In doing more research into actual facts, I discovered that archeology and scientific theory (not scientific hypothesis; there’s a huge difference) refute the teachings of most Christian sects, which are ostensibly based on the Bible. As a Christian, I was always taught and believed that there was an anti-Church sentiment among scientists. They wanted to discredit religion, and they went about their daily lives doing everything they could to bash it. What I discovered is that’s a bogus belief. The Church simply hates science because most of what it uncovers is in direct conflict with the Bible.

To say the earth is 10,000 years old is so ridiculous that scientists can’t help but marvel at the willful ignorance of the Church. Yet, that’s precisely what most Christians have been taught and believe. To say that God created a fully formed man and woman and placed them in a garden completely ignores the irrefutable DNA links between modern man and chimpanzees. Christians will acknowledge that a lemon shark is related to a bull shark because their DNA is so similar. Yet they can’t say the same about man and chimps, even though our DNA links are much closer.

Christians ignore vestigial limbs and clear DNA markers that indicate the emergence or withdrawal of features as they became necessary or expendable. Whales used to have legs. It’s impossible for an honest person who has examined the data to deny. They evolved over millions of years.

The same DNA markers are identifiable in us. We know what our features were like at points in time, and we know in which order they were turned on or off. As I'm sure you’re aware, the human genome was entirely mapped by, among others, Francis Collins, who is an evolutionary creationist, which, of course, presents some problems of its own for those who adhere to a literal interpretation of the Bible.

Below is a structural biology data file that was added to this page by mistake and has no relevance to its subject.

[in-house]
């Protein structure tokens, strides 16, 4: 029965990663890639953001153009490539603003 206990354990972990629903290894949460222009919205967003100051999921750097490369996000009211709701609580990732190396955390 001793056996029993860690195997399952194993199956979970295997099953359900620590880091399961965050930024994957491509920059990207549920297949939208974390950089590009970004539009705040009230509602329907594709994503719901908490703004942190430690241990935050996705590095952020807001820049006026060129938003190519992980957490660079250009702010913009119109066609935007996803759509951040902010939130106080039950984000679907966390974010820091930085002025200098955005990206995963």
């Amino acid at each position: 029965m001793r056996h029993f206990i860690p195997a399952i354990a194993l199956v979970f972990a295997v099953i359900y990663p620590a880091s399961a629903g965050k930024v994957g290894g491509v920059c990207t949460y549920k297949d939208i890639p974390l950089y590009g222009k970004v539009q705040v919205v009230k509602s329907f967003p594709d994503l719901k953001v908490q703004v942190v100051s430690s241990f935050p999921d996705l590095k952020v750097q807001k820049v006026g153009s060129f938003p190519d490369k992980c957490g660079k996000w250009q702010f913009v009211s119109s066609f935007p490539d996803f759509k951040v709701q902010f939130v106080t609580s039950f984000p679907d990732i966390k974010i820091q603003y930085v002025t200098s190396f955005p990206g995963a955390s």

I really hope there’s a god, and that life goes on after our bodies start feeding the trees, but I’ve seen no evidence that’s the case. If it is, I’m fully confident what I believe or don’t believe will have zero bearing on whether I get to meet it one day. I’d be unable to control what I believe if I wanted to.

I’ll close, but I look forward to continuing this dialogue with you.
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18-11-2015, 03:08 PM
RE: Email thread with pastor
Here was his reply:

I really appreciate your honesty about where you are. I find that questions come to my mind, not so much to offer counterpoints, but to get further understanding about conclusions you've arrived at. I hope that will frame the tone of our dialogue.

One point that we can start is where we agree...science. I get very frustrated with Christians who take a 'the bible says it, so I believe it, and if you don't, you must have a problem'. I think that science and the bible say the same thing about the same creator. I'm not fearful of even being proven wrong about evolution in the end. I also agree that many Christians have an anti-science bias based in fear and an unhealthy understanding of defending the name of God. I think a difference (if I understand where your coming from) as I approach science is that I'm not looking for science and the bible to be mutually exclusive but intertwined in revealing life.

A question that comes to mind is how then to define purpose for life as well as motivation for relationships. You are one of the most dedicated husbands and fathers I know...what's your motivation for that commitment?

I enjoy this already.
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18-11-2015, 03:23 PM
RE: Email thread with pastor
(18-11-2015 03:08 PM)NolaToad Wrote:  Here was his reply:
snip

A question that comes to mind is how then to define purpose for life as well as motivation for relationships. You are one of the most dedicated husbands and fathers I know...what's your motivation for that commitment?

I enjoy this already.

This is one of those questions that drive me crazy! Does one actually need to believe in a deity to be compassionate? Does he believe that Buddhists, who don't believe in god are incapable of caring for their families?

Facepalm


But as if to knock me down, reality came around
And without so much as a mere touch, cut me into little pieces

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18-11-2015, 03:27 PM
RE: Email thread with pastor
Welcome to TTA.
I'd be surprised if he wasn't trying to get you to come back to the church. It's what he does.
Just in case he might be questioning his own faith, you can point him here.
It's a site for former and current religious professionals, and it's anonymous.
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18-11-2015, 03:32 PM
RE: Email thread with pastor
My reply to his reply: